DSCSA one month countdown to the enforcement deadline


Leaders from across the pharmaceutical sector discuss the industry’s readiness and what companies should be thinking about in the final month before and beyond the deadline

Leaders from across the pharmaceutical sector discuss the industry’s readiness and what companies should be thinking about in the final month before and beyond the deadline.

Brian Daleiden, vice president of industry marketing at TraceLink

"In TraceLink’s Global Drug Supply, Safety and Traceability Survey, a major disparity between perceptions of readiness and actual progress was found among business leaders preparing for DSCSA. Not one of the respondents who felt ‘very ready’ for serialisation had actually taken all the fundamental steps towards serialisation readiness."

"The sense is that most of the market will be ready for the upcoming DSCSA deadline although there is a chance that some organisations, most notably pharmaceutical companies working with CMOs that are not fully prepared, will struggle to meet the deadline.

The challenges associated with being ‘serialisation-ready’ have prevented many businesses from looking ahead and preparing for what is next. Since many companies have been laser-focused on becoming serialisation ready by deadline, many have deferred preparing for the next phase of DSCSA, which is when pharmaceutical manufacturers need to have systems in place to meet the impending saleable returns verification requirements imposed on wholesale distributors.

Beyond this, DSCSA regulations will continue to impact all segments of the pharmaceutical supply chain through the year 2023 when fully electronic, interoperable systems for unit-level traceability become a requirement.

Importantly, the November deadline is just the first step toward a digital transformation of the pharmaceutical supply chain. It is vital that businesses begin preparing to leverage the new information created by serialisation to achieve business value.

The digitalisation of the industry will be driven by new technologies generated by pharmaceutical traceability needs, the utilisation of serialisation data and the accessibility to derive value from this data within one platform. Through TraceLink’s digital information-sharing network, fundamental processes that will be transformed through digitalisation include the issuance of supply chain-wide digital recall notifications, the enablement of secure, distributed product verification for supply chain partners, and the launch of patient- centric programs that enable the ultimate consumers of medicines to interact with real-time product information based on the uniquely identifiable products."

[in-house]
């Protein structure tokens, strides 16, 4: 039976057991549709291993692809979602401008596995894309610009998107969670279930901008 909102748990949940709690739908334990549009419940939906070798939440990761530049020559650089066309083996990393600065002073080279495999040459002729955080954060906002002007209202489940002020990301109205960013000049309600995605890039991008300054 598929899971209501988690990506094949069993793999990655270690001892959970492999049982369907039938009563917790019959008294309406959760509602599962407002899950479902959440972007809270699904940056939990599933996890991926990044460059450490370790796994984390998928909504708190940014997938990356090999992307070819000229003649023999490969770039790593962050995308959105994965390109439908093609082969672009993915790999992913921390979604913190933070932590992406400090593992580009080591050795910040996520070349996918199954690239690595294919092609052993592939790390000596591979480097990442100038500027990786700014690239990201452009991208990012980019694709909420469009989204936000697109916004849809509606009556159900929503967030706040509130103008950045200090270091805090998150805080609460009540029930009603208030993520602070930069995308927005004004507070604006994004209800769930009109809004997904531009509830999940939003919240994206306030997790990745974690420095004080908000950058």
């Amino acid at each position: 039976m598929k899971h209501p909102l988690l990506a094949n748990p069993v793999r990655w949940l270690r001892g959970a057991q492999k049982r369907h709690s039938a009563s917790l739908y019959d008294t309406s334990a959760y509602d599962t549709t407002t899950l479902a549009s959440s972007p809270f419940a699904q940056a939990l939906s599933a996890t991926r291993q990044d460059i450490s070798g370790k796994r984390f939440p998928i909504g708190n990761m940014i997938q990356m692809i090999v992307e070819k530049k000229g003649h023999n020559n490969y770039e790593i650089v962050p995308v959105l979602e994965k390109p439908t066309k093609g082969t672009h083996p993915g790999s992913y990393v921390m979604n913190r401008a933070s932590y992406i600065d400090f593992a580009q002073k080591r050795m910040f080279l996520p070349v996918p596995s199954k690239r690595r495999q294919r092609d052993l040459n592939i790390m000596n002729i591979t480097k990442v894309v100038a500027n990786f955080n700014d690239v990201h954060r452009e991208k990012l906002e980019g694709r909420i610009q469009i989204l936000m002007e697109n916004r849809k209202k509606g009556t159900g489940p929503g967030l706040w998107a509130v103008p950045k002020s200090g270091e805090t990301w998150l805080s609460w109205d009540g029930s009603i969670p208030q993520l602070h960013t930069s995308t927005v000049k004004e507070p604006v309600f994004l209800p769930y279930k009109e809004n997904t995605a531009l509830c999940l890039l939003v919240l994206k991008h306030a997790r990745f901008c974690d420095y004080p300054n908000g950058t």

Rick Seibert, senior vice president of innovation & technology services at Sharp

"We experienced a large surge of conversion requests for our serialisation packaging services at the beginning of 2017, which was fairly persistent up until the announcement by the FDA that they would delay active enforcement of the DSCSA until November 2018. At that point our conversion workload was still very high but was steady and we were able to convert a large percentage of existing clients.

In recent months, running up to next month’s deadline, there’s been another surge in current client demand, as well as a high number of new clients wanting to convert as soon as possible. There has been a clear recognition that the deadline is closing in."

"For those that are ready, they should turn their attention to realising the opportunities of a serialisation-enabled supply chain. Sharp is already developing programs and services that will allow our clients to use the systems already deployed to create value beyond compliance.

One of our focus areas is around enabling patients to better engage with their treatment and care by providing access to resources and enhanced services via the unique data points on the package created by serialisation."

Staffan Widengran, director corporate projects, Recipharm

"Recipharm has introduced a new standalone serialisation service in advance of the deadline, which will allow pharmaceutical companies to benefit from its serialisation capabilities - Recipharm has serialised around 1.4 million packs for the US market to date. The service includes adding 2D codes and human readable text to pre-packaged medicines. This will ensure that companies that are currently not ready for the deadline have a way to achieve compliance in time, and avoid a gap in production."

Dexter Tjoa, director corporate strategy, Tjoapack

"Outsourcing is an attractive solution for companies that need to ensure compliance, but it is vital that they begin conversations with potential partners as soon as possible. Contract packaging organisations (CPOs) have become a popular alternative to implementing an internal solution over the last year, but – albeit shorter – this solution does present a minimum lead time. The sooner CPOs know about your requirements, the more likely you are to be ready.

And, of course, it doesn’t end there. Companies that are ready for the November deadline, should start turning their attention to ensuring they are well-prepared for aggregation requirements, come the 2023 deadline."

Daniel Tedham, managing director of Wasdell Manufacturing, a division of the Wasdell Group

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"Better prepared companies should be looking look to make the most of their serialisation investment by exploring the additional opportunities presented by this increased level of supply chain visibility. Aggregation capabilities should be prioritised as they will be phased in as three-tier parent-child relationships between barcodes become a requirement of DSCSA in 2023. Wasdell has invested in aggregation as part of its serialisation service to ensure it could meet this requirement and any future regulations."